Chess Club Lets Students Pursue a New Interest
Weekly Meetings are Part of McClintock Middle's Family Nights


Joe Habina
Photo by Linda Cagley
January 2, 2011


Nadia Bantalab says that if she wasn't playing chess on Tuesday evenings at McClintock Middle School, she would probably be at home watching TV.

Nadia adds that her mother views the program with a greater sense of urgency.

"My mom says the more activities I have ... the less I could be getting in trouble," said Nadia.

Through a partnership with nearby Christ Lutheran Church on Providence Road, McClintock's chess club is part of the school's Family Night, which makes staying after school a good thing.

Between students, siblings and parents, hundreds of people participate in the weekly program.

The Charlotte Mecklenburg Scholastic Chess Association operates McClintock's chess club - as it does at numerous schools countywide.

The difference for Nadia and the other participants is that Christ Lutheran also provides the chance to receive a free meal and a ride home in one of its vans as part of the Family Night festivities.

"It's trying to plug students in with something that will click, finding an interest," says Diane Glover, a McClintock guidance counselor. "It they haven't had a chance to play chess, we like to pull them in and get them engaged. Then they learn to love it. And if it's something they excel in, they like coming back."

According to McClintock Partners in Education vice president Linda Cagley, Christ Lutheran started hosting Family Nights in the spring of 2007, when CMS Superintendent Peter Gorman encouraged faith-based institutions to support their community schools.

Cagley said Christ Lutheran had already conducted a summer program at McClintock but expanded its reach to develop the once-a-week after-school program.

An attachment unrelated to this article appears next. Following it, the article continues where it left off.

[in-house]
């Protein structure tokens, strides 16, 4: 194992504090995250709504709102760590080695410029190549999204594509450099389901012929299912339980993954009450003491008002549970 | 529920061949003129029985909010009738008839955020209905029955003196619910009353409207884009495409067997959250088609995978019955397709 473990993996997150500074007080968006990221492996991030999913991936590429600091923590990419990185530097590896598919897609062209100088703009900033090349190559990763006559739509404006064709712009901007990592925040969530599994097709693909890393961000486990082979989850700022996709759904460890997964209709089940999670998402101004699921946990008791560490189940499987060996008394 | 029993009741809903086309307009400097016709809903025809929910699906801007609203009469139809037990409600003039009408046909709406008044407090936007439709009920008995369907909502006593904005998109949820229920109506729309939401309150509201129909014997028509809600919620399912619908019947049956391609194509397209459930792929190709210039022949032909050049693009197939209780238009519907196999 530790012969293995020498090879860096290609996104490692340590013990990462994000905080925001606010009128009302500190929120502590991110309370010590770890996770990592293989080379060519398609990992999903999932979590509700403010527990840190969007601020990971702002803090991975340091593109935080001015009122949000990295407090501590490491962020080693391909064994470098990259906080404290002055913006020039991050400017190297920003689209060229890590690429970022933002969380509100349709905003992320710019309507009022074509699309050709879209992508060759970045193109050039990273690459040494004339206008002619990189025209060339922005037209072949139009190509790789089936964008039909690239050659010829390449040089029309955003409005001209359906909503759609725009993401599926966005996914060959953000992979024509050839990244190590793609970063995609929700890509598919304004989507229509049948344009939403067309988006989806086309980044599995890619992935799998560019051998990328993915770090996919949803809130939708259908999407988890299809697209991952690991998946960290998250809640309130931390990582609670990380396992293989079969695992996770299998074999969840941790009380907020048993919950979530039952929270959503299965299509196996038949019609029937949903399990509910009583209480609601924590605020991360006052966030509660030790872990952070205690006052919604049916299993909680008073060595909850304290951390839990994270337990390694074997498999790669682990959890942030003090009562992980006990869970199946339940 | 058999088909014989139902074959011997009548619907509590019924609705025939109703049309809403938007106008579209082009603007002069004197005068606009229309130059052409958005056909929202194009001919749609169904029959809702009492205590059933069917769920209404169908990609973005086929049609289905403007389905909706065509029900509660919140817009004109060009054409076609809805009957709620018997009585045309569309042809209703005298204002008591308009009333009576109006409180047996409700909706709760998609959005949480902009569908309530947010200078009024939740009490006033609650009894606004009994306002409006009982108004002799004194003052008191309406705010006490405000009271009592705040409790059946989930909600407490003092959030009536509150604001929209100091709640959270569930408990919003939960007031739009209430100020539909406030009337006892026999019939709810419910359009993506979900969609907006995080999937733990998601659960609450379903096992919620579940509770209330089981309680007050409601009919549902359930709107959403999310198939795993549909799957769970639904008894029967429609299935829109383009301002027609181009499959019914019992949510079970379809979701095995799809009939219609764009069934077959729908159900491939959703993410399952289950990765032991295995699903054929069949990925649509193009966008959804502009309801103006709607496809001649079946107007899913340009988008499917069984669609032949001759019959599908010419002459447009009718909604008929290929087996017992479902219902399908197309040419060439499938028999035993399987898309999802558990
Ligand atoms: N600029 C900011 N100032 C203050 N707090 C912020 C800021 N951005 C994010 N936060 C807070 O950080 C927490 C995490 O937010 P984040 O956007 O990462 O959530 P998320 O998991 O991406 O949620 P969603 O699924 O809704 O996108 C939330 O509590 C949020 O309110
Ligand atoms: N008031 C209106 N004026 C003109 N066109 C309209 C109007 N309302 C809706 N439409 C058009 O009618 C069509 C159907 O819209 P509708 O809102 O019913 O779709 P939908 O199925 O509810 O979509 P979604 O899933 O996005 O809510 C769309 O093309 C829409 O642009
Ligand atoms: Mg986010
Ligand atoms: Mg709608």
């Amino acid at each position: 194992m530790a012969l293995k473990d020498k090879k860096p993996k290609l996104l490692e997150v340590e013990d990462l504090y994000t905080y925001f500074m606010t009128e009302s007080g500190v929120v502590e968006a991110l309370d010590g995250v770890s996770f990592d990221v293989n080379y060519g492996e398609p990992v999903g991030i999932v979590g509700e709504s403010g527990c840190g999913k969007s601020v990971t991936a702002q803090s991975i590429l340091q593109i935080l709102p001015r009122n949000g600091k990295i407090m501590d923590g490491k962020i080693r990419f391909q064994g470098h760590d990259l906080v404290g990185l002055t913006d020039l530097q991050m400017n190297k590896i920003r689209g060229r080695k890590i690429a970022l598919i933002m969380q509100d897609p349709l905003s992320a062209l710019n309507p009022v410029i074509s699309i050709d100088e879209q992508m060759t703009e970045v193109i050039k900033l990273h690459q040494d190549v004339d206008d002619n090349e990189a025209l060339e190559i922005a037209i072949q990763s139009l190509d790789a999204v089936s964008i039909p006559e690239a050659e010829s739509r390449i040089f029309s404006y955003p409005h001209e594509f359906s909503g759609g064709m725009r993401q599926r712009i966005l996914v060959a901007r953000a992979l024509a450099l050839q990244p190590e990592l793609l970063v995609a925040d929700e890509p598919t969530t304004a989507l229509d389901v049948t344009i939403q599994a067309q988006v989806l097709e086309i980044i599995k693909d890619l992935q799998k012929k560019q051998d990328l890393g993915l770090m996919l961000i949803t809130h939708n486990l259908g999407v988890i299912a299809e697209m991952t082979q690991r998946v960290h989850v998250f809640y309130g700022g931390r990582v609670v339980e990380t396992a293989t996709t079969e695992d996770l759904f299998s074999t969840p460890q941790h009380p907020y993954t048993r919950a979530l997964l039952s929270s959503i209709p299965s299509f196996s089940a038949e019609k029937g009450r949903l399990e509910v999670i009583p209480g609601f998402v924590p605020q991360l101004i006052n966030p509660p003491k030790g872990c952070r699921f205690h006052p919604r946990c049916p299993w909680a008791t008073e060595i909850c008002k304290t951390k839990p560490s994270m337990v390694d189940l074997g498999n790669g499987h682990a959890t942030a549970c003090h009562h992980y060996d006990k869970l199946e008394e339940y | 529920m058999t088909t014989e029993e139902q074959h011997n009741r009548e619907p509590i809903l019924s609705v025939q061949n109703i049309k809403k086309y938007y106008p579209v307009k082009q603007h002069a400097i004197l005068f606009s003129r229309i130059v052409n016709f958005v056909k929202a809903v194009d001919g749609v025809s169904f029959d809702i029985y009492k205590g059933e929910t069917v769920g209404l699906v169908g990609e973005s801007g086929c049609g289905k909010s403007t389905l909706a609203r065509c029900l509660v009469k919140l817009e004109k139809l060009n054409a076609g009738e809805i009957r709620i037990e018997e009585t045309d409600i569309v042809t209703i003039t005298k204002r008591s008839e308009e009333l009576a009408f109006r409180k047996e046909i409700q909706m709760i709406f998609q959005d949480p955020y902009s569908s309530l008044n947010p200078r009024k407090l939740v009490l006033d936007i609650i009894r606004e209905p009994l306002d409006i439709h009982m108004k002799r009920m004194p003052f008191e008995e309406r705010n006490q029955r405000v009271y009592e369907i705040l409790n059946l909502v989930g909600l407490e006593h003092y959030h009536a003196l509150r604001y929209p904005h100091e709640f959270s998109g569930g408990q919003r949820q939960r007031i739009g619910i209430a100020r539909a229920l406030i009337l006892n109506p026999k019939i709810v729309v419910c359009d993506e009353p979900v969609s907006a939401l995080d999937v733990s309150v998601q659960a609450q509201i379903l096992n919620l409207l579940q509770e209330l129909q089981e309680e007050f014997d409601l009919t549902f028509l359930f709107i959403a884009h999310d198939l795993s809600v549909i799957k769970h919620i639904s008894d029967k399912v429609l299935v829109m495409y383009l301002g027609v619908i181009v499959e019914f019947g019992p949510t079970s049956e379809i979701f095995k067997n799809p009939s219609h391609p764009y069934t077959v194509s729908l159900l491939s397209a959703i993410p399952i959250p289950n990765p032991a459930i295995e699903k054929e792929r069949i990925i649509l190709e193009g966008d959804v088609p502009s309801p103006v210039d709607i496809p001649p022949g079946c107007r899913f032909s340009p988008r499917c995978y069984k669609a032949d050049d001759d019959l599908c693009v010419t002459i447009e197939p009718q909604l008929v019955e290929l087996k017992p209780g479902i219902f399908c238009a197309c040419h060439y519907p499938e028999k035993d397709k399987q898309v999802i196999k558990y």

More than 100 Christ Lutheran volunteers lead Family Night activities, including providing free meals to more than 325 people every week.

Educational and recreational programs are offered to parents and students of all ages.

Among those available to McClintock students are a robotics club, Girl Scouts and a boxing club, which is conducted through Mecklenburg Park and Recreation's Charlotte Boxing Academy.

The chess club was added as one of the offerings in fall 2009. McClintock is now one of six middle schools, and 49 schools total, at which the chess association offers programs.

Susan Flynn, former association president, said participation in the 2009-10 school year fluctuated between 3 and 20 students per session. This year, the number has been a more consistent 8-10 per session.

Lead instructor Jon Munnell works for the association and normally receives payment for his services. But he volunteers three out of four weeks at McClintock because of an association budget crunch.

He is helped by student volunteers J.P. Flynn and Josh Mu, both Myers Park High students, and Jay M. Robinson Middle student Steve Wang.

Munnell says he tries to make each week "as fun as possible" outside the usual lessons and Q & A sessions. At a recent meeting, the group celebrated sixth-grader Christian Thomas for being the first to solve a chess puzzle Munnell placed on the classroom whiteboard.

"It's black ... checkmate in two moves," Christian explained. "Chess is very educational, but it's also very competitive."

Adult leaders feel the club provides a chance for McClintock students who normally wouldn't be exposed to chess.

As a middle-school-age female, seventh-grader Nadia is part of a small demographic in chess clubs throughout CMS, said Flynn.

She also observed that Nadia was a rather resistant participant when the program started its fall session. Now she's a proud member of the club.

"I've learned new moves," Nadia said. "and how to checkmate in different ways. I have improved very much."